Posted in Digital Technologies, Professional learning, Teaching and Learning

Making a Chemistry App with Thunkable

Half way last term, I got to accompany some students to a digigirlz event that was hosted by the fabulous Phillipa Dick At Balmacewen Intermediate. The girls where given a ‘challenge’ and then quickly showcased a variety of digital tools they could use to make a solution. One that grabbed my eye was Thunkable, a drag and drop ‘app’ builder. So while the students I was ‘looking’ after went to work, I sat and had a play with Thunkable and found it easy enough to use and quickly built a small prototype app for identifying ions in Chemistry (which is an internally assessed achievement standard for L2/yr 12 Chem that I have previously had a go with adding some computational thinking in around algorthims and scratch. ). The I got ridiculously busy, and didn’t think to much about Thunkable again until I got to this standard with my Chem class, and I gave them the challenge of building an app. Using thunkable was much more accessible for students who did not already have the coding experience of confidence to use scratch, and it also took less time.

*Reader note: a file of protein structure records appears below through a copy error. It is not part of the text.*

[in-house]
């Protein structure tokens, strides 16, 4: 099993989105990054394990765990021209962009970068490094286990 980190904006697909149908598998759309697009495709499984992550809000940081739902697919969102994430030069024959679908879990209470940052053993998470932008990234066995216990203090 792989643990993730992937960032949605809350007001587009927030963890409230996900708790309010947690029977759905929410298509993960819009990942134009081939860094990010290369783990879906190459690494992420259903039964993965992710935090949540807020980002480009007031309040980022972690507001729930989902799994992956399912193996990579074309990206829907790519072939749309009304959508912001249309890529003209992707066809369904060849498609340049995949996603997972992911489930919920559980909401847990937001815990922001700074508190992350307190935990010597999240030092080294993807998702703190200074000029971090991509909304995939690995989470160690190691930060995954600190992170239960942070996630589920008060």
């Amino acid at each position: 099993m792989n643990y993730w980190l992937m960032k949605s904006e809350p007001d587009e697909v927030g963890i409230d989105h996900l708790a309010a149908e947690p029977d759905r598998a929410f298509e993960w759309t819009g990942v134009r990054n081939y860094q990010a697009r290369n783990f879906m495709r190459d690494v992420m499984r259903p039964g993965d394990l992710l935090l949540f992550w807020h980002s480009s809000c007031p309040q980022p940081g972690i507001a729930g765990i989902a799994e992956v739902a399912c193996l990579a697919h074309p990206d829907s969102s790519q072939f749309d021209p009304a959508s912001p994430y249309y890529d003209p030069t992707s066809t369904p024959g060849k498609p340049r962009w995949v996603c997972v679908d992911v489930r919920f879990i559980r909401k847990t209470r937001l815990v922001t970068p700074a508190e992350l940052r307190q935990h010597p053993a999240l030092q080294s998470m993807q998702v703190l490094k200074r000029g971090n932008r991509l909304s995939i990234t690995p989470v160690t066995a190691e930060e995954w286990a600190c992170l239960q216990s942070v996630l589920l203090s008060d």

I am SO impressed with the app that the students built. Below are some screen shots

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The welcome screen – which type of ion are you trying to identify?
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Based on that result, this is the possible ions – do this next (and fix the NaOH) formula

 

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All of the final you got this ion have some cheesey pictures the students photo shopped themselves

 

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And, if you didn’t follow instructions……. for example pushing ‘no’ here
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you got ‘Rickrolled’

This work was completed in addition to the class work – about 5 girls worked on this app, almost completely independently of me. They said they really enjoyed doing something a bit different, and the other students in the class soon realised that while it was a bit more work, it was also some really good skills to learn, and rather fun being able to work together on a project like this.

This standard is changing for next year, and after toying with the computational aspect for a couple of iterations now I am feeling confident that I could incorporate the digital technologies aspect more completely into the unit of work, rather than having it as an optional add on. The new achievement standard specifications have a component where students need to describe why (or why not) an ion in a solution might be harmful (or useful) – so perhaps students could each research a different ion as part of the learning, and then combine this knowledge into the app….. still pondering how it might look, but excited for possibilities.

And so proud of the mahi my students did

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